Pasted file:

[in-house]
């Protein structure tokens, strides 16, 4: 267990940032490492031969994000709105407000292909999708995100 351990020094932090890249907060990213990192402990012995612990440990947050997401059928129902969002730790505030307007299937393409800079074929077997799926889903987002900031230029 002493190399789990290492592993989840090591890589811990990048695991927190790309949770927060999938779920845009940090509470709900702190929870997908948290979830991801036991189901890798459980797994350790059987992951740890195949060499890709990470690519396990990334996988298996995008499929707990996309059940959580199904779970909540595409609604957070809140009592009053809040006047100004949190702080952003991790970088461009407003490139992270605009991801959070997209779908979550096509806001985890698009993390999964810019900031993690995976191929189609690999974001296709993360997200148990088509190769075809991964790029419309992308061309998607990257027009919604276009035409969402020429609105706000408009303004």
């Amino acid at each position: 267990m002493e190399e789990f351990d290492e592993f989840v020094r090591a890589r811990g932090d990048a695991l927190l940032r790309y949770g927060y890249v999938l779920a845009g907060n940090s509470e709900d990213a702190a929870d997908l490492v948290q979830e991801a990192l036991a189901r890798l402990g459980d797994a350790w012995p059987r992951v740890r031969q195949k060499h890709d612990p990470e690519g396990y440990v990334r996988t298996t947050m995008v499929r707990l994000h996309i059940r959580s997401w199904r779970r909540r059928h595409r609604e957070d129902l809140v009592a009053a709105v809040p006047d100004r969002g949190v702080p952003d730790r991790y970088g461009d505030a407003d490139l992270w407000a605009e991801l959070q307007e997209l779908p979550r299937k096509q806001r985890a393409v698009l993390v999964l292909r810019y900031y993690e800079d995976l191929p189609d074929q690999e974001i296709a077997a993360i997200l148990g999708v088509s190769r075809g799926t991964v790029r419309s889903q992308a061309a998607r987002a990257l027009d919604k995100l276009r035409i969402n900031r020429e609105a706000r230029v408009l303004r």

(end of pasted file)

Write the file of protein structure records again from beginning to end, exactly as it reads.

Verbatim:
[in-house]
């Protein structure tokens, strides 16, 4: 267990940032490492031969994000709105407000292909999708995100 351990020094932090890249907060990213990192402990012995612990440990947050997401059928129902969002730790505030307007299937393409800079074929077997799926889903987002900031230029 002493190399789990290492592993989840090591890589811990990048695991927190790309949770927060999938779920845009940090509470709900702190929870997908948290979830991801036991189901890798459980797994350790059987992951740890195949060499890709990470690519396990990334996988298996995008499929707990996309059940959580199904779970909540595409609604957070809140009592009053809040006047100004949190702080952003991790970088461009407003490139992270605009991801959070997209779908979550096509806001985890698009993390999964810019900031993690995976191929189609690999974001296709993360997200148990088509190769075809991964790029419309992308061309998607990257027009919604276009035409969402020429609105706000408009303004």
């Amino acid at each position: 267990m002493e190399e789990f351990d290492e592993f989840v020094r090591a890589r811990g932090d990048a695991l927190l940032r790309y949770g927060y890249v999938l779920a845009g907060n940090s509470e709900d990213a702190a929870d997908l490492v948290q979830e991801a990192l036991a189901r890798l402990g459980d797994a350790w012995p059987r992951v740890r031969q195949k060499h890709d612990p990470e690519g396990y440990v990334r996988t298996t947050m995008v499929r707990l994000h996309i059940r959580s997401w199904r779970r909540r059928h595409r609604e957070d129902l809140v009592a009053a709105v809040p006047d100004r969002g949190v702080p952003d730790r991790y970088g461009d505030a407003d490139l992270w407000a605009e991801l959070q307007e997209l779908p979550r299937k096509q806001r985890a393409v698009l993390v999964l292909r810019y900031y993690e800079d995976l191929p189609d074929q690999e974001i296709a077997a993360i997200l148990g999708v088509s190769r075809g799926t991964v790029r419309s889903q992308a061309a998607r987002a990257l027009d919604k995100l276009r035409i969402n900031r020429e609105a706000r230029v408009l303004r």